Microsoft has released Entity Framework Power Tools Beta 4 with support for Entity Framework 6 and Visual Studio 2013.
Microsoft has released release candidate version of Entity Framework 6 with support for interception, SQL logging, testability improvements. It also includes substantial changes to API, IntelliSense documentation.
The recent release of Telerik Reporting Q2 2013 SP1 includes support for enhanced graph interactivity, Entity Framework and context menus of Graph items in addition to bug fixes.
With their focus on Xamarin, the commercial version of Mono, it often seems like Mono is being is being neglected. But the nine year old platform is still seeing active development. Mono 3.0.12 brings with several new features including support for Portable Class Libraries and cookies in WCF.
As part of the beta 1 release, Entity Framework 6 has added new methods to DbSet: AddRange, RemoveRange, and FindAsync. But what will happen with IDbSet, the matching abstract interface?
In order to support the new open source model for Entity Framework, it had to cut its ties to the core distribution of the .NET Framework. Unfortunately this required a breaking change to the namespaces exposed by the ORM in version 6.
Much has been written on the topic of ORMs and its failings. Most of the objections fall into two categories: Separation of Concerns and Object Oriented Design. For the Entity Framework we have good news for one these.
Developer Ricardo Peres of Portugal has published a seemingly unbiased comparison of the leading .NET ORMs: NHibernate and Entity Framework. While we recommend anyone considering both to read his article, Differences Between NHibernate and Entity Framework, we are going to tough on some of the key differences.
With the release of .NET 4.5 nearing, Microsoft has started to pull back the curtain on the next version of their development platform. While there has been a lot of fanfare around Metro and Windows 8, the improvements made to the core features of .NET, which have traditionally focused on web, service, and data development, may steal the show in the short term.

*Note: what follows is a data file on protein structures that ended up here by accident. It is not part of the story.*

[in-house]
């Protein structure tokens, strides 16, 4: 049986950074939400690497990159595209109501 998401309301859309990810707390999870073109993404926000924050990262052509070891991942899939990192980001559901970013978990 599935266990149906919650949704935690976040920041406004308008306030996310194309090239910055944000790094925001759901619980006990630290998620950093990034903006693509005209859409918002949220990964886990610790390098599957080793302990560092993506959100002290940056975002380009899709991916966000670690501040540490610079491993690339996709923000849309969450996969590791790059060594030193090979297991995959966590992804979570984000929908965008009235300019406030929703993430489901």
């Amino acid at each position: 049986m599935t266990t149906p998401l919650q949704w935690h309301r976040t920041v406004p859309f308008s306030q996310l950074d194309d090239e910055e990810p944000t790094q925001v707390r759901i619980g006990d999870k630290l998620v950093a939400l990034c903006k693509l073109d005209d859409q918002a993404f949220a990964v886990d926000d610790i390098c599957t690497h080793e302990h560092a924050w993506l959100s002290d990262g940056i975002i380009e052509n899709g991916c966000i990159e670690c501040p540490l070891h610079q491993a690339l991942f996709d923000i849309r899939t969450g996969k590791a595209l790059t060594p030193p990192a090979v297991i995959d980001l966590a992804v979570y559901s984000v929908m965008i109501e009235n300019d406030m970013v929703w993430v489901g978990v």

Entity Framework 4.3 release finally brings the Migrations feature to Developers, without having to depend on separate pre-release binaries.
The Code First approach means that the object model is created in code, and then the database structure is generated from that model. Code First Migrations allows developers to make changes to the database via code, many of which can be done automatically.
Since .NET 4 was released Microsoft has been pushing an ever faster release cadence for its .NET libraries with new features coming out every few months instead of every few years like it had done in the past. As a result of a recent embarrassment, the ADO.NET team is moving back to using beta releases and, to reduce future confusion, adopting the concept of Semantic Versioning.
The introduction of a Code First option in Entity Framework has received quite a bit of praise. While it still has a long way to go before it unseats the reigning ORM, nHibernate, the progress Microsoft is making is quite astounding. In order to keep the momentum up Microsoft is releasing a set of power tools that will take an existing database and create a Code First representation.
ADO.NET Entity Framework 4.1 is upon us – slated for a late April release, it will come with a whole set of new features, but not all of them are going to make it.
Earlier this month the ADO.NET team released CTP5 of their Entity Framework Code-First library. The library is meant to provide a code-centric workflow for developers when working with data.